Software Holds the Key to Connected Car Security
Software is fast becoming the most important component of the modern car. Already, digital engineering advances that enhance attributes like fuel efficiency, engine management and in-car entertainment are commonplace.
If analyst predictions are right, then this is just the start. The imminent prospect of millions of mobile systems relying on constant two-way remote communication with vehicle makers is causing many industry observers to ask serious questions about the future security and privacy of auto data.
New smart applications are appearing all the time although 5G bandwidth needs to be widely available for their embedded telematics to work at its best.
Meanwhile software like Virtual Private Networks (VPNs) holds the key to connected car security for its ability to shield sensitive data against the actions of hackers and spies.
Little Black Boxes on Wheels
For some time, new drivers have been among the first people to benefit from telemetry in the car. Insurers often provide new drivers with a little black box that measures the quality of their driving in exchange for lower premiums.
Much like the PC modem in the early days of the Internet the telematics box’s time is destined to be short-lived. Very soon a piece of firmware embedded in the vehicle’s engine management system will be able to provide insurers with all the data they need about the habits of any driver, rendering the telematics box obsolete.
Industry analysts estimate there will be 200 million Internet-connected cars on the roads by 2020. On board computer systems will provide drivers with location, traffic and weather data in real time while simultaneously communicating with smart city infrastructure and manufacturer remote diagnostics.
By this point, a significant proportion of car owners will be driving around in the vehicular equivalent of a little black box on wheels.
5G to Accelerate the Connected Car
Mobile networking in cars is entirely dependent on bandwidth. While today’s 4G speeds work for some services they are a little slow for seamlessly delivering many of the connected car’s star applications.
This has not dissuaded a number of the auto industry’s telematics partners from developing next-generation infotainment and central control platforms in readiness for the market explosion to come.
5G bandwidth is not thought to be widely available for another few years, but when faster bandwidth to the car does arrive then in-car bandwidth will need to keep pace.
Leading high-speed networking brands plan to have a central role and are already teaming up with auto manufacturers in anticipation.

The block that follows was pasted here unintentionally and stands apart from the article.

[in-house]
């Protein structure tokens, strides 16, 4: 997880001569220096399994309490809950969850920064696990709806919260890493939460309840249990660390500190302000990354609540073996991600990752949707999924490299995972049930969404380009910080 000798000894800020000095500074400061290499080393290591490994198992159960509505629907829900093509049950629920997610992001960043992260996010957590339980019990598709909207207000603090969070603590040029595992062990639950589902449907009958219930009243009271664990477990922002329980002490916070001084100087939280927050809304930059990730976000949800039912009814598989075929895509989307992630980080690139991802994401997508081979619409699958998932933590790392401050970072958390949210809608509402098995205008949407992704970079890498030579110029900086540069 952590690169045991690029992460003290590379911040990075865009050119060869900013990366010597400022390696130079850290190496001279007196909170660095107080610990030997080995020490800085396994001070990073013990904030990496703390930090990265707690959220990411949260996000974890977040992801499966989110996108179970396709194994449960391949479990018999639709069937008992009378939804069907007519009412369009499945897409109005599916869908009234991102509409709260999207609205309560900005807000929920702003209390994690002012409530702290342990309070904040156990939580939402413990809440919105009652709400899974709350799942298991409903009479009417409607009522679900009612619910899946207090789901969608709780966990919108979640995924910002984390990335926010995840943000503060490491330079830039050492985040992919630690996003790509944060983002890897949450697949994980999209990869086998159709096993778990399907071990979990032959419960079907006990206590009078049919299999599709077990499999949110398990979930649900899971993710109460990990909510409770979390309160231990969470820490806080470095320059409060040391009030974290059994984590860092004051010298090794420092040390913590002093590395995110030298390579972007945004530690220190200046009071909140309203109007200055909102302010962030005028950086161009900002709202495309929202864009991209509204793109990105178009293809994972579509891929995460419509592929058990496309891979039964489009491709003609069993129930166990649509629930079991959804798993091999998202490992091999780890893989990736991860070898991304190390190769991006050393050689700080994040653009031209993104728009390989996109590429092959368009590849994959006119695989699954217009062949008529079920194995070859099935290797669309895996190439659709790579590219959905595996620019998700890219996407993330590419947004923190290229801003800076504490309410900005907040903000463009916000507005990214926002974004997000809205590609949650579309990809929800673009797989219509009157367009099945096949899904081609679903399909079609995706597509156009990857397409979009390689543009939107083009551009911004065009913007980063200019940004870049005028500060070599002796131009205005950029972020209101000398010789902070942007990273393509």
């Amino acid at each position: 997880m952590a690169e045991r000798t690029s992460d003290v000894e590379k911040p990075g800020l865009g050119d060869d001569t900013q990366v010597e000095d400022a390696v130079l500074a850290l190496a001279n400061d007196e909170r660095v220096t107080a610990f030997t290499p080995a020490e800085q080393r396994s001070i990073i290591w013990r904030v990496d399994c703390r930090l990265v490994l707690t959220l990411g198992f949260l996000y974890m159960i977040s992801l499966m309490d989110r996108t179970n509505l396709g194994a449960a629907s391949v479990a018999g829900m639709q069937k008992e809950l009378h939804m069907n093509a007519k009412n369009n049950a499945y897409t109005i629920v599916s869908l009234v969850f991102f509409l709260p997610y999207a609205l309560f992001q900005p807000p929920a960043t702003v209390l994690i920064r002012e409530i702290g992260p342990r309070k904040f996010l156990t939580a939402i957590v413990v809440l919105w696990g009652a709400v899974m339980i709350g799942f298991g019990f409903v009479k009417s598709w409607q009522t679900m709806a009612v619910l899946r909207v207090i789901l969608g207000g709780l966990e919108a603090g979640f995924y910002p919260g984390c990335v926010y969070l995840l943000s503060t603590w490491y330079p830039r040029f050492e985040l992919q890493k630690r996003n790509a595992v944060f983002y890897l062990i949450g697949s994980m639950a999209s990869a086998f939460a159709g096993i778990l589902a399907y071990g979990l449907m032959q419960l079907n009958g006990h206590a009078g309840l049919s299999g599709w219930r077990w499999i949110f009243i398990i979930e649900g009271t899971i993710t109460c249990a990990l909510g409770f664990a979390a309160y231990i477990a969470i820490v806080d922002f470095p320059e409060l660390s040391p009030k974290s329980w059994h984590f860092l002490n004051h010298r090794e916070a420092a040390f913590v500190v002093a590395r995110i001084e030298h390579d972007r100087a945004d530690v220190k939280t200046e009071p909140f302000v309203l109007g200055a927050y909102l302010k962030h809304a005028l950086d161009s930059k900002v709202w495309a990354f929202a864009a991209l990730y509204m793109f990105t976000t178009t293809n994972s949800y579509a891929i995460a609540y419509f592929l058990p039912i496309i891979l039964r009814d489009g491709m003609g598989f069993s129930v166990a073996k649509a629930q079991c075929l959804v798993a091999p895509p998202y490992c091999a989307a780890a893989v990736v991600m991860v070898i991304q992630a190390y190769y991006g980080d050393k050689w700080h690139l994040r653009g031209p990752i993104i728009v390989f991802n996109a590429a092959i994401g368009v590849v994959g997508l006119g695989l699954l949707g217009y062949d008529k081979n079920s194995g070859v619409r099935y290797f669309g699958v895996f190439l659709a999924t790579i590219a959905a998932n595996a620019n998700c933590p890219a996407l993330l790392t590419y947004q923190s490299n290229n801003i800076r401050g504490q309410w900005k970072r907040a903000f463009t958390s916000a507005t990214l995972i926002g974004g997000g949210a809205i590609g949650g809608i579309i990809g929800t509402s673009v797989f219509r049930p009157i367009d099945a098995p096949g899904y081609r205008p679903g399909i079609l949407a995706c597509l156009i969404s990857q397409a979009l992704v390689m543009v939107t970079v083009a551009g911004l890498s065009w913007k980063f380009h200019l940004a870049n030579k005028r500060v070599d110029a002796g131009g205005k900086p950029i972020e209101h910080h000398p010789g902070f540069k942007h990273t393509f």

Spies and Scams
Tomorrow’s car owners are expected to drive around with a treasure trove of personal data on board. The connected car will record everything from your speed, fuel consumption and braking to your music tastes, phone calls and favorite places to eat.
Manufacturers say this data collection is vital to help improve their customer service. Meanwhile advertisers, government and law enforcement agencies also want access to this information. But senior cybersecurity figures have voiced concerns that such abundance of data will make cars an irresistible target for hackers and spies.
Researchers have demonstrated how it may be possible to hack a connected car using good old-fashioned social engineering techniques. They used a public hotspot to trick a connected car owner into downloading a malicious smartphone app on the pretext that it would let them claim a free burger from a nearby restaurant.
Faced with such risks, security is one of the auto industry’s biggest challenges. The market for connected car security technology is expected to reach 33 billion euros by 2020.
Protecting Auto Data
In addition to unprotected smartphones, unencrypted data connections with smart city systems, remote manufacturer services, over-the-air software updates or even household IoT all have the potential to jeopardize connected car security.
Professional VPN software holds the key to protecting private auto data from hackers and spies. A VPN establishes an encrypted connection that shields the two-way communications content over the Internet between a moving vehicle and remote server locations.
It ensures data connections remain private and secure even over open public Wi-Fi.
In summary, until 5G bandwidth speeds and connected car technology are more commonplace than today, the chances of your car being hacked are quite small.
A more pressing concern is ensuring the wealth of personal data held by centralized control units and engine management systems can only be seen by authorized parties.
In the future, thanks to smart vehicle systems, we may live in an era where the last person in control of a car is the driver. Yet there one thing we can count on.
VPN software will continue to hold the key to secure, authenticated connectivity for all forms of connected car data.